"Maudie," starring recent Oscar nominee Sally Hawkins as real-life Nova Scotia folk artist Maud Lewis and Ethan Hawke as her fish peddler husband, took a leading seven film trophies on Sunday as light-hearted Canuck jokes mixed with politically charged speeches at the Canadian Screen Awards.
The Canada-Ireland co-production won best picture as well as best supporting actor for Hawke and best actress for Hawkins, who was recently nominated for an Oscar for her starring turn in the Ontario-shot, Academy Award-winning film "The Shape of Water."
"Maudie"'s other wins included best direction for Aisling Walsh and best original screenplay for Sherry White.
The Newfoundland and Labrador-shot drama details Lewis's perseverance through juvenile rheumatoid arthritis, poverty and ill treatment from her community and loved ones to become an internationally acclaimed painter.
"Because 'Maudie' came out like a year earlier than 'The Shape of Water,' there was a lot of ... really early Oscar buzz around her performance in ('Maudie') and then 'The Shape of Water' came in and kind of stole that buzz," White said with a laugh backstage.
"Because you can't be nominated for two (Oscars), so that kind of stole our thunder, but that's OK."
Another east coast story took a top honour on the TV side.
CBC/Netflix's "Anne," featuring the plucky Prince Edward Island heroine from Lucy Maud Montgomery's classic novel, was named best drama series for creators Moira Walley-Beckett and Miranda de Pencier.
Cast member R. H. Thomson landed a supporting-actor trophy earlier in the week, resulting in just two wins for the series that had a leading 13 nominations.
The Academy of Canadian Cinema & Television puts on the Canadian Screen Awards, which handed out awards in 132 categories that also included television and digital media. The bulk of the trophies were handed out earlier in the week. Sunday's show aired from Toronto's Sony Centre of Performing Arts on CBC
Co-hosts Jonny Harris and Emma Hunter offered light-hearted banter about Canada that was balanced out by onstage remarks from attendees about diversity, inclusion and gender inclusion onscreen and off.
"I think a show like 'Kim's Convenience' is proof that representation matters," said Paul Sun-Hyung Lee, who won an acting trophy for "Kim's Convenience," which also won best comedy series.
"When you give people a voice, other people start listening, and when people start listening, things start to change – and we need change, we need to affect change."
The phrase "representation matters" was also repeated by Eritrea-born actor Nabil Rajo, who won an award for the Montreal car-jacking drama film "Boost," and Elise Bauman, star of the web series "Carmilla" who got the Cogeco Fund Audience Choice Award.
Other big film winners at Sunday's show included the Oscar-nominated animated drama "The Breadwinner," which won four trophies, including best adapted screenplay for Anita Doron. Nora Twomey directed the Canadian co-production, which is based on homegrown author Deborah Ellis's children's novel about a young girl who helps her family in Taliban-controlled Afghanistan.
"I think her courage and compassion started it all," Doran said backstage of Ellis, who based her book on the testimony of Afghan women she spoke with in refugee camps in Pakistan.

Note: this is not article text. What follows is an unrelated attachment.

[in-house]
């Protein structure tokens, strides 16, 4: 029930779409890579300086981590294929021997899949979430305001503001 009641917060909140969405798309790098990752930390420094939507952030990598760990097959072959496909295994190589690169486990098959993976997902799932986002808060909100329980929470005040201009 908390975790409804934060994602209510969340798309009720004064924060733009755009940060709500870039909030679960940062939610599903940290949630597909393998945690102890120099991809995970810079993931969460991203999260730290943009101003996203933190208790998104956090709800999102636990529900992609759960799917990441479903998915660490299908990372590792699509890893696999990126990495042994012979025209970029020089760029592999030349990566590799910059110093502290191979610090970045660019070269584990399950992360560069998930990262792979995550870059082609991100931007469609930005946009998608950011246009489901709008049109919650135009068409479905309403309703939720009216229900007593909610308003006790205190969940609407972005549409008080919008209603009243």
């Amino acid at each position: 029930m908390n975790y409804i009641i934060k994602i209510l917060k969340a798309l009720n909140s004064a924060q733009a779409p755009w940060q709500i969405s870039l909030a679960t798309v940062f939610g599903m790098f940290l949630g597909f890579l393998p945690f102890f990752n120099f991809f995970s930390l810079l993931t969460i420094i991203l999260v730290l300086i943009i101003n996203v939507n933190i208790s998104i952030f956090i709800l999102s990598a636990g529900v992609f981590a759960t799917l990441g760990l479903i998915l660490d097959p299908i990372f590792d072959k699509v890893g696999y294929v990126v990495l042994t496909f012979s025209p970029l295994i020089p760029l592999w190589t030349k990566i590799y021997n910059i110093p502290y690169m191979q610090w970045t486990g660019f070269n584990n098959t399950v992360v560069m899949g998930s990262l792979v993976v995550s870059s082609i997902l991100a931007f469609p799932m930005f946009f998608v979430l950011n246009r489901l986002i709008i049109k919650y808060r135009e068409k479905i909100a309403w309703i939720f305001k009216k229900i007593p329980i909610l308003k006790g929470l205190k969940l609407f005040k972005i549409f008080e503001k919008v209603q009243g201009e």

"Everybody on the team was making the same film with the same intention – to be authentic, to tell the truth and to tell the truth of this girl."
Also netting four awards was "Hochelaga, Land of Souls," which was Canada's pick for the best foreign-language film category at this year's Oscars but ultimately didn't make the short list. Written and directed by Quebec's Francois Girard, the French-language drama looks at Montreal's history through an archeological dig after a sinkhole opens up under a stadium in Montreal.
The star-packed Sundance Film Festival hit "Rumble: The Indians Who Rocked the World" by Catherine Bainbridge, about Indigenous musicians who have shaped popular music, got three nods including best feature length documentary.
Best limited series or program went to CBC-TV's adaptation of Margaret Atwood's novel "Alias Grace." Sarah Gadon was also honoured for her starring turn as an Irish maid who was convicted of murder in Upper Canada in 1843 and exonerated decades later.
"Cardinal" star Billy Campbell won best lead actor, while "Baroness von Sketch Show" was honoured for its ensemble performance.
Other acting honours went to Catherine O'Hara of CBC's riches-to-rags comedy "Schitt's Creek," Alexander Ludwig of the History series "Vikings," Tatiana Maslany of the Space sci-fi series "Orphan Black," and Bahar Nouhian of the Tehran teen drama film "Ava."
Efforts to eradicate sexual misconduct in the entertainment industry was a topic on the red carpet as attendees wore pins for the #AfterMeToo group, which recently partnered with the Canadian Women's Foundation to establish a fund for sexual violence support services.
Atwood, who got the Academy Board of Directors' Tribute at the show, said she's supporting the #AfterMeToo fund by donating herself and giving the proceeds from two events she's doing in April.
Atwood and CBC News anchor Peter Mansbridge were among nine recipients of a special award at the show.
Mansbridge, who received the Lifetime Achievement Award, used his speech to tout the importance of telling the truth and being transparent in an era of fake news.
"I strongly believe that truth is under attack and it's not under attack by just one person in one country, it spreads across borders," Mansbridge said later backstage.
"We're at a very important point here in this issue and I think we have to stand up for ourselves and stand up for each other, because there's a lot at stake on this."
As the Canadian Screen Award nominations were announced Tuesday, members of the film and TV industry weighed in on whether award shows could be a platform for change, in light of the #MeToo movement.
The Canadian Press